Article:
Dear Pythonistas,
I'm new to the mailing list, my question here is related to scipy's Orthogonal Distance Regression (ODR) wrapper module. My apologies if you've received this before, I had some trouble with the mail delivery system. From perusal of the documentation for the wrapper and the underlying Fortran routines, it seems the Fortran code can handle a dataset that is both multiresponse and multidimensional. I have such a dataset that I would like to try and use the algorithm for; however as far as I can tell the ODR wrapper doesn't have the machinery to support this usage.It's possible I've missed something, so I'm interested if anyone has any experience with this sort of problem. If not I may dig into the wrapper a bit more and see if the functionality I want could be added. Thanks, Thomas Howells _______________________________________________ SciPy-User mailing list [hidden email] https://mail.scipy.org/mailman/listinfo/scipy-user |
On Tue, Sep 29, 2015 at 1:43 PM, Thomas Howells <[hidden email]> wrote:
> > Dear Pythonistas, > > I'm new to the mailing list, my question here is related to scipy's Orthogonal Distance Regression (ODR) wrapper module. My apologies if you've received this before, I had some trouble with the mail delivery system. > > From perusal of the documentation for the wrapper and the underlying Fortran routines, it seems the Fortran code can handle a dataset that is both multiresponse and multidimensional. I have such a dataset that I would like to try and use the algorithm for; however as far as I can tell the ODR wrapper doesn't have the machinery to support this usage. What do you mean by "both multiresponse and multidimensional"? That the model is a function `f(x; beta) -> y` such that x and y are each vectors? Yes, it certainly supports this, and I think the docstrings are pretty clear about it. What did you read that makes you think otherwise? -- Robert Kern _______________________________________________ SciPy-User mailing list [hidden email] https://mail.scipy.org/mailman/listinfo/scipy-user |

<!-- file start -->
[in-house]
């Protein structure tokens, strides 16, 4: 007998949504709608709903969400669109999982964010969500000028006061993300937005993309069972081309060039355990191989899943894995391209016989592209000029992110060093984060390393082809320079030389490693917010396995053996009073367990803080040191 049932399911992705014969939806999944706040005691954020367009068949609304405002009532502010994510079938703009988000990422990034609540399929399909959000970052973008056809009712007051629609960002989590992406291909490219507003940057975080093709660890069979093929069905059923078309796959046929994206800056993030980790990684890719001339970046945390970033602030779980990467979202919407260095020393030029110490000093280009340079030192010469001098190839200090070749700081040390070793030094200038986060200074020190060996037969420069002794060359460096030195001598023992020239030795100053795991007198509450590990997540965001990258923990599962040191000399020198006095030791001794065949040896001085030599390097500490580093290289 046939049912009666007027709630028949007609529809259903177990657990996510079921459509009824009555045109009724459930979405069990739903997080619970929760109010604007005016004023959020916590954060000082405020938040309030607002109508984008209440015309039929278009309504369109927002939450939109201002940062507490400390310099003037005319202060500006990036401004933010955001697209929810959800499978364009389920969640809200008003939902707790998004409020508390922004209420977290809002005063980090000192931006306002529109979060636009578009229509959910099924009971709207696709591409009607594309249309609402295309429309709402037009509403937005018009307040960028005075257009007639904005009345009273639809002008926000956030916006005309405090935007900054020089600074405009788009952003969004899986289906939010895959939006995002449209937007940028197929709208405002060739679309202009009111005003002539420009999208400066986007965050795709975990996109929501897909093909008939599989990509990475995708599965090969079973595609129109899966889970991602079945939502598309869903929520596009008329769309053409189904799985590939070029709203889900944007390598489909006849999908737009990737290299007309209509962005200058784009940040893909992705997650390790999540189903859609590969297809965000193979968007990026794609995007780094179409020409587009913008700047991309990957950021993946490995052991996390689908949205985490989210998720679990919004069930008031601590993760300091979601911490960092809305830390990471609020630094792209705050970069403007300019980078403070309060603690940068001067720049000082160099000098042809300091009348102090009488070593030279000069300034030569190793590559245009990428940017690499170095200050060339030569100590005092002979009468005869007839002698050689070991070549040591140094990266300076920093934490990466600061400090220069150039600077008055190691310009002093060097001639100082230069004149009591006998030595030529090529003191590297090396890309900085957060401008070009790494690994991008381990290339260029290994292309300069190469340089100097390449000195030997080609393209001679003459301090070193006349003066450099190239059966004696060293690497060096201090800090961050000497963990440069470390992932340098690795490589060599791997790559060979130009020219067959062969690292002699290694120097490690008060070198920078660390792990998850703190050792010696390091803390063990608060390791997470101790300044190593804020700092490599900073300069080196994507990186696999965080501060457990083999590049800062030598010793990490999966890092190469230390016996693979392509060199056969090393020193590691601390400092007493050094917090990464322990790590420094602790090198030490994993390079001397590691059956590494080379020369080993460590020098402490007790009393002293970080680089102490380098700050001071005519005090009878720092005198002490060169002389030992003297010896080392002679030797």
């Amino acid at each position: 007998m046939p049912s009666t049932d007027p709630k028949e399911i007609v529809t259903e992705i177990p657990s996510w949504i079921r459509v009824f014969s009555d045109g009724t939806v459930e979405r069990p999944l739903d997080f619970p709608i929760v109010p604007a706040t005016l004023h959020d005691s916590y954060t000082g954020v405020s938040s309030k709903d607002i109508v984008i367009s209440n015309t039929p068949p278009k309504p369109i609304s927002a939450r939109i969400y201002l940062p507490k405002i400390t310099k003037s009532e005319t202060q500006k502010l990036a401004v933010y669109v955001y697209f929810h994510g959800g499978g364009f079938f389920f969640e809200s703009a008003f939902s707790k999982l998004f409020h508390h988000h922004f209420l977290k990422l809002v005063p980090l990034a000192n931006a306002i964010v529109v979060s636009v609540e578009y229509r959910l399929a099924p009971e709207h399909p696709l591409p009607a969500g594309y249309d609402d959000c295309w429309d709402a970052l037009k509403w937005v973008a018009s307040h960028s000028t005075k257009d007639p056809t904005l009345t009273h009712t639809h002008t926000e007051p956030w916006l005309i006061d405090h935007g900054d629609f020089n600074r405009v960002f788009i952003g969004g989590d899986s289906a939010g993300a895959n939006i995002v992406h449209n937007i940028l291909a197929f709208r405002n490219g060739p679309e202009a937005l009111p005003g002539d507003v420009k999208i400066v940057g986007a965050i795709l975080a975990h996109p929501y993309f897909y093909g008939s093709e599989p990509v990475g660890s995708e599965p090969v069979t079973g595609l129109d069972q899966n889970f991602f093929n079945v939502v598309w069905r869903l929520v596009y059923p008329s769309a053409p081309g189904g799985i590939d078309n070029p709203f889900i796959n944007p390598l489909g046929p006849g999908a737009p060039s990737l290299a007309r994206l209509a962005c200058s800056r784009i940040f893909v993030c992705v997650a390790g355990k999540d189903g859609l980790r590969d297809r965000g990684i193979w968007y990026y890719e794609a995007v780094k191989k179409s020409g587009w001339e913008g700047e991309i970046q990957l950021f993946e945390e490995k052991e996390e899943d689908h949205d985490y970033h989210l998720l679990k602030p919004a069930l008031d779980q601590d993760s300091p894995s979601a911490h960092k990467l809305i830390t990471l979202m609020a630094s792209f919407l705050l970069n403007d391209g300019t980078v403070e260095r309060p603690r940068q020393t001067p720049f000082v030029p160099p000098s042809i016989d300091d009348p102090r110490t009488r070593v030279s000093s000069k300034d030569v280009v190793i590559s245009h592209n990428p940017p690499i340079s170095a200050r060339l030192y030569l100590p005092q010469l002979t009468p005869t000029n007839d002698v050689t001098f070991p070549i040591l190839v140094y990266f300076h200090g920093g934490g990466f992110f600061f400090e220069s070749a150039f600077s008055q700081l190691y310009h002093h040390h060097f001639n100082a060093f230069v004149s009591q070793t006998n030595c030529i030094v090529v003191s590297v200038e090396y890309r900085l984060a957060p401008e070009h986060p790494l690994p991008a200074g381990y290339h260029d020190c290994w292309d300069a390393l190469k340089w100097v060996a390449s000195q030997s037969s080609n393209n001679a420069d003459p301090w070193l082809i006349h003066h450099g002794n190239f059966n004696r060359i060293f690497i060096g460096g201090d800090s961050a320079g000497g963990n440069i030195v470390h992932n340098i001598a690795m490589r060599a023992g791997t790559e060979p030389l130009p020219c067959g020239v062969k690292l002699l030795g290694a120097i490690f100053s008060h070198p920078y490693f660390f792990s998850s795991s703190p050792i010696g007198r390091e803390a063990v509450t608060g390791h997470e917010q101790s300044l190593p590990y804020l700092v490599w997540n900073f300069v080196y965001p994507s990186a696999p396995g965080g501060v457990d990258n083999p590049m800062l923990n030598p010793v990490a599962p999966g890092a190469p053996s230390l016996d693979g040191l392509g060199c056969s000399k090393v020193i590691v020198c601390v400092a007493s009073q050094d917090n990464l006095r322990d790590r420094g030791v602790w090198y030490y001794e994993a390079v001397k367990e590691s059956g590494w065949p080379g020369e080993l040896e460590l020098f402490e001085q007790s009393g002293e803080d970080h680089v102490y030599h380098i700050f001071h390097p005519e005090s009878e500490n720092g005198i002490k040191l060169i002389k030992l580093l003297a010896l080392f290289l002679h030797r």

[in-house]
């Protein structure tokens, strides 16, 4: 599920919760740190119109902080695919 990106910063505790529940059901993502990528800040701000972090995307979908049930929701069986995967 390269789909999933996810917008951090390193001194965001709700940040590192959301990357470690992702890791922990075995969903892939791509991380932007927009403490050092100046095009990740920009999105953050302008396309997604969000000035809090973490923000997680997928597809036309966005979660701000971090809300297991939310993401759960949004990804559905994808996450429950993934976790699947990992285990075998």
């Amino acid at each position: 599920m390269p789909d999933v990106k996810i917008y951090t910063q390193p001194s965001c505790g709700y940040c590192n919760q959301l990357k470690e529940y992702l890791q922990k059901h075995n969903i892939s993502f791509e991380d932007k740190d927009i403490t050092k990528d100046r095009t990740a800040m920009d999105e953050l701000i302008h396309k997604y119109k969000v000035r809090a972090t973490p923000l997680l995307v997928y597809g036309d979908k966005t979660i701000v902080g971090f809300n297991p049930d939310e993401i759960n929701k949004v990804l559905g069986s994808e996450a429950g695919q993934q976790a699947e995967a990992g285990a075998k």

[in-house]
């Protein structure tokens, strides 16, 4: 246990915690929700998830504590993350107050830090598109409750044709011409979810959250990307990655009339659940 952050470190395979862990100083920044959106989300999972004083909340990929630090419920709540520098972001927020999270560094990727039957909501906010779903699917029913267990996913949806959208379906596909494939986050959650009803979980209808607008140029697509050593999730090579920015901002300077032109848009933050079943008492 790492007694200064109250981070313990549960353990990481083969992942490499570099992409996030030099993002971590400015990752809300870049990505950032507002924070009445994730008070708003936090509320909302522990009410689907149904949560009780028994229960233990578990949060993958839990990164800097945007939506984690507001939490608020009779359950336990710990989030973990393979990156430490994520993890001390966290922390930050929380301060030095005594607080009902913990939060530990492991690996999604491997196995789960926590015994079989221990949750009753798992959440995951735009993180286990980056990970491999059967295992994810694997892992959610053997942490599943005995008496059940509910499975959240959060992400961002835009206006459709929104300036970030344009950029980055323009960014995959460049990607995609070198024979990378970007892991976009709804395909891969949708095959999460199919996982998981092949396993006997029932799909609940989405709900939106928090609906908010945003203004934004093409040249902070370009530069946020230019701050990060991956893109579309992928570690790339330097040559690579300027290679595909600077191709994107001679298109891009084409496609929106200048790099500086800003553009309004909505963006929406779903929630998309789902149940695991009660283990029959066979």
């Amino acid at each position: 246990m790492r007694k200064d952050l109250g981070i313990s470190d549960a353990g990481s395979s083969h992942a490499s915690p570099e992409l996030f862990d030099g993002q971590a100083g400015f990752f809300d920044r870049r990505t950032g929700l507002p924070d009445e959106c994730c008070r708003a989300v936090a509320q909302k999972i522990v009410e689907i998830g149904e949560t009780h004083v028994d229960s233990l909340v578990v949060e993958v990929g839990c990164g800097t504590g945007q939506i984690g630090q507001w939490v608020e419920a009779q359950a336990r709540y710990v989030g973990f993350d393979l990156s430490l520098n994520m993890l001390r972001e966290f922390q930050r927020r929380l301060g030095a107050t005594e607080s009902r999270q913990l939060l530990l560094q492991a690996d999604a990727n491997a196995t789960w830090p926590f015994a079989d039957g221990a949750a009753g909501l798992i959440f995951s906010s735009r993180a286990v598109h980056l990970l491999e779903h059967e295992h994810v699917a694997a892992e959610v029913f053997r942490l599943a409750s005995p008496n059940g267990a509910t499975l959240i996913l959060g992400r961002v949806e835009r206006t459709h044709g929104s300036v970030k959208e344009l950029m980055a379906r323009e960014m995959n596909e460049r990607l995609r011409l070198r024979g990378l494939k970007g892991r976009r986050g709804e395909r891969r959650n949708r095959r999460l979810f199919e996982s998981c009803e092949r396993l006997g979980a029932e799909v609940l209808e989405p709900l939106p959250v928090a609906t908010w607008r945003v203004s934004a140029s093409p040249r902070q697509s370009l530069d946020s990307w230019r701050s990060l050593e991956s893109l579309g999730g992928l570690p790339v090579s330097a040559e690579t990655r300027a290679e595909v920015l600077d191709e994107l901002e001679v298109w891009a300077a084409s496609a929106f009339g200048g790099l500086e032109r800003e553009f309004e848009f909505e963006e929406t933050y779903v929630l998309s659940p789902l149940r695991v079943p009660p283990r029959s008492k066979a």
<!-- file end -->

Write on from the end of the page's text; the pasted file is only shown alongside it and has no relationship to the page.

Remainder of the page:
On Tue, Sep 29, 2015 at 2:00 PM Robert Kern <[hidden email]> wrote:
I'll elucidate a little more: I have data with two control variables, theta and E, for angle and energy. Each energy is measured at each angle; this makes the data multidimensional (after checking the ODR reference guide, http://docs.scipy.org/doc/external/odrpack_guide.pdf, this is also referred to as multivariate; sorry if this caused confusion). For each combination of theta and E, I get two linked readings (or responses), alpha and beta, that I want to fit simultaneously. This makes it multi-response, as well as multivariate, a situation described on page 6 of the ODR reference guide. Ideally I need to find the best fit to all angles & both responses simultaneously to reduce correlation between parameters. The odr.Model object has instructions to handle multidimensional input x, and corresponding multidimensional response y, but not what to do if you have both a multidimensional input and multiresponse. My input array x is [m,n] where m is the dimensionality of the input and n is the number of observations. (In my case [3,56]) My response array y is then in fact [2,3,56] as I have two responses for each x. I arranged it this way after inspecting the test_odr.py function, in which a single-dimensional array x is matched with a two-dimensional, or multi-response, return array y in test_multi. Unfortunately attempting to generalise in this way results in an error when the odr module analyses my array shapes. I could not find any way to tell the code that my y array is multiresponse, even having inspected the source code. I hope this explanation makes things clearer! Thanks, Tom _______________________________________________ SciPy-User mailing list [hidden email] https://mail.scipy.org/mailman/listinfo/scipy-user |
On Tue, Sep 29, 2015 at 3:16 PM, Thomas Howells <[hidden email]> wrote:
> I'll elucidate a little more: I have data with two control variables, theta and E, for angle and energy. Each energy is measured at each angle; this makes the data multidimensional (after checking the ODR reference guide, http://docs.scipy.org/doc/external/odrpack_guide.pdf, this is also referred to as multivariate; sorry if this caused confusion). > > For each combination of theta and E, I get two linked readings (or responses), alpha and beta, that I want to fit simultaneously. This makes it multi-response, as well as multivariate, a situation described on page 6 of the ODR reference guide. > > Ideally I need to find the best fit to all angles & both responses simultaneously to reduce correlation between parameters. The odr.Model object has instructions to handle multidimensional input x, and corresponding multidimensional response y, but not what to do if you have both a multidimensional input and multiresponse. > > My input array x is [m,n] where m is the dimensionality of the input and n is the number of observations. (In my case [3,56]) What's the third one? You mentioned only two: the angle and the energy. -- Robert Kern _______________________________________________ SciPy-User mailing list [hidden email] https://mail.scipy.org/mailman/listinfo/scipy-user |